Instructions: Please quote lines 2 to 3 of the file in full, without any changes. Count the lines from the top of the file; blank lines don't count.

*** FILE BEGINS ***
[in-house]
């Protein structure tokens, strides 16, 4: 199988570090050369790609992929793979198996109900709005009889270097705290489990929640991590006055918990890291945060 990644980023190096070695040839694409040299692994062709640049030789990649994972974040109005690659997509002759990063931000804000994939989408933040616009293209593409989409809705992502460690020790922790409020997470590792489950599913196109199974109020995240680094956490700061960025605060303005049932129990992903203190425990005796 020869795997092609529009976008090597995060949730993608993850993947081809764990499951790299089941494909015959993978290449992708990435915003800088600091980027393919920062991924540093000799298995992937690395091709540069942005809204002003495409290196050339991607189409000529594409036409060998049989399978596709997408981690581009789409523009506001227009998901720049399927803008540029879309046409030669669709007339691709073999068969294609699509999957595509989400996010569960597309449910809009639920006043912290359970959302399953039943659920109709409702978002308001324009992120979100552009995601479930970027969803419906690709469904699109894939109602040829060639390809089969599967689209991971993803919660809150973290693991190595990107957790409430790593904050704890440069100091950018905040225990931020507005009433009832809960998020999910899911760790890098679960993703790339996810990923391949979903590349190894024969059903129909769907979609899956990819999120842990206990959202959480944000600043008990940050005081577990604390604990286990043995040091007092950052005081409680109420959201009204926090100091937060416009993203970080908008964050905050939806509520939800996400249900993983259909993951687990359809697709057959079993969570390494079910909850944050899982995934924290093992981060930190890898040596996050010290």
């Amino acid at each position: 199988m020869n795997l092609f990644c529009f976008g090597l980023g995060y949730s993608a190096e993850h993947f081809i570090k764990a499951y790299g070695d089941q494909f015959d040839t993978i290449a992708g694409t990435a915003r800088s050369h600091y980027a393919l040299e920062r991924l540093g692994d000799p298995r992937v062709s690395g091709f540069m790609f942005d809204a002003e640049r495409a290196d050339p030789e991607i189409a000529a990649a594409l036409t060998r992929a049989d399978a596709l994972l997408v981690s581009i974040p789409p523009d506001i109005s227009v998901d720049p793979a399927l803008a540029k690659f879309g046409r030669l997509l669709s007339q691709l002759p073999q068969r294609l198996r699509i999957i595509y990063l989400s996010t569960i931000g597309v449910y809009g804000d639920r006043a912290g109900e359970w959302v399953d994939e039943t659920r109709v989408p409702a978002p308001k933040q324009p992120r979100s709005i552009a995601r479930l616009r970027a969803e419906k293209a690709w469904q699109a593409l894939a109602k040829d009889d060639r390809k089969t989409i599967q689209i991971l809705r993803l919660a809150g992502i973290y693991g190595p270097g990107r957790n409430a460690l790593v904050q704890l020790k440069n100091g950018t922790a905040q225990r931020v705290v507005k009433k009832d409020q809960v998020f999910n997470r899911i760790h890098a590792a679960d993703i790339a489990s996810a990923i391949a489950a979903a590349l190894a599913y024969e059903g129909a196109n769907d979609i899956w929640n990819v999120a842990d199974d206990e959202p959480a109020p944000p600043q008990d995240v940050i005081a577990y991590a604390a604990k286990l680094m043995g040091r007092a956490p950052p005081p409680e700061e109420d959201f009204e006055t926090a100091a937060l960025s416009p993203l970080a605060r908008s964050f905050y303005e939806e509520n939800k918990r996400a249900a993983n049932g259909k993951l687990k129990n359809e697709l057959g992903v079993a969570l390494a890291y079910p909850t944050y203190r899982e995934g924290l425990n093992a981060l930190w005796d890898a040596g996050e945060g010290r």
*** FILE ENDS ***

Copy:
């Protein structure tokens, strides 16, 4: 199988570090050369790609992929793979198996109900709005009889270097705290489990929640991590006055918990890291945060 990644980023190096070695040839694409040299692994062709640049030789990649994972974040109005690659997509002759990063931000804000994939989408933040616009293209593409989409809705992502460690020790922790409020997470590792489950599913196109199974109020995240680094956490700061960025605060303005049932129990992903203190425990005796 020869795997092609529009976008090597995060949730993608993850993947081809764990499951790299089941494909015959993978290449992708990435915003800088600091980027393919920062991924540093000799298995992937690395091709540069942005809204002003495409290196050339991607189409000529594409036409060998049989399978596709997408981690581009789409523009506001227009998901720049399927803008540029879309046409030669669709007339691709073999068969294609699509999957595509989400996010569960597309449910809009639920006043912290359970959302399953039943659920109709409702978002308001324009992120979100552009995601479930970027969803419906690709469904699109894939109602040829060639390809089969599967689209991971993803919660809150973290693991190595990107957790409430790593904050704890440069100091950018905040225990931020507005009433009832809960998020999910899911760790890098679960993703790339996810990923391949979903590349190894024969059903129909769907979609899956990819999120842990206990959202959480944000600043008990940050005081577990604390604990286990043995040091007092950052005081409680109420959201009204926090100091937060416009993203970080908008964050905050939806509520939800996400249900993983259909993951687990359809697709057959079993969570390494079910909850944050899982995934924290093992981060930190890898040596996050010290």
């Amino acid at each position: 199988m020869n795997l092609f990644c529009f976008g090597l980023g995060y949730s993608a190096e993850h993947f081809i570090k764990a499951y790299g070695d089941q494909f015959d040839t993978i290449a992708g694409t990435a915003r800088s050369h600091y980027a393919l040299e920062r991924l540093g692994d000799p298995r992937v062709s690395g091709f540069m790609f942005d809204a002003e640049r495409a290196d050339p030789e991607i189409a000529a990649a594409l036409t060998r992929a049989d399978a596709l994972l997408v981690s581009i974040p789409p523009d506001i109005s227009v998901d720049p793979a399927l803008a540029k690659f879309g046409r030669l997509l669709s007339q691709l002759p073999q068969r294609l198996r699509i999957i595509y990063l989400s996010t569960i931000g597309v449910y809009g804000d639920r006043a912290g109900e359970w959302v399953d994939e039943t659920r109709v989408p409702a978002p308001k933040q324009p992120r979100s709005i552009a995601r479930l616009r970027a969803e419906k293209a690709w469904q699109a593409l894939a109602k040829d009889d060639r390809k089969t989409i599967q689209i991971l809705r993803l919660a809150g992502i973290y693991g190595p270097g990107r957790n409430a460690l790593v904050q704890l020790k440069n100091g950018t922790a905040q225990r931020v705290v507005k009433k009832d409020q809960v998020f999910n997470r899911i760790h890098a590792a679960d993703i790339a489990s996810a990923i391949a489950a979903a590349l190894a599913y024969e059903g129909a196109n769907d979609i899956w929640n990819v999120a842990d199974d206990e959202p959480a109020p944000p600043q008990d995240v940050i005081a577990y991590a604390a604990k286990l680094m043995g040091r007092a956490p950052p005081p409680e700061e109420d959201f009204e006055t926090a100091a937060l960025s416009p993203l970080a605060r908008s964050f905050y303005e939806e509520n939800k918990r996400a249900a993983n049932g259909k993951l687990k129990n359809e697709l057959g992903v079993a969570l390494a890291y079910p909850t944050y203190r899982e995934g924290l425990n093992a981060l930190w005796d890898a040596g996050e945060g010290r």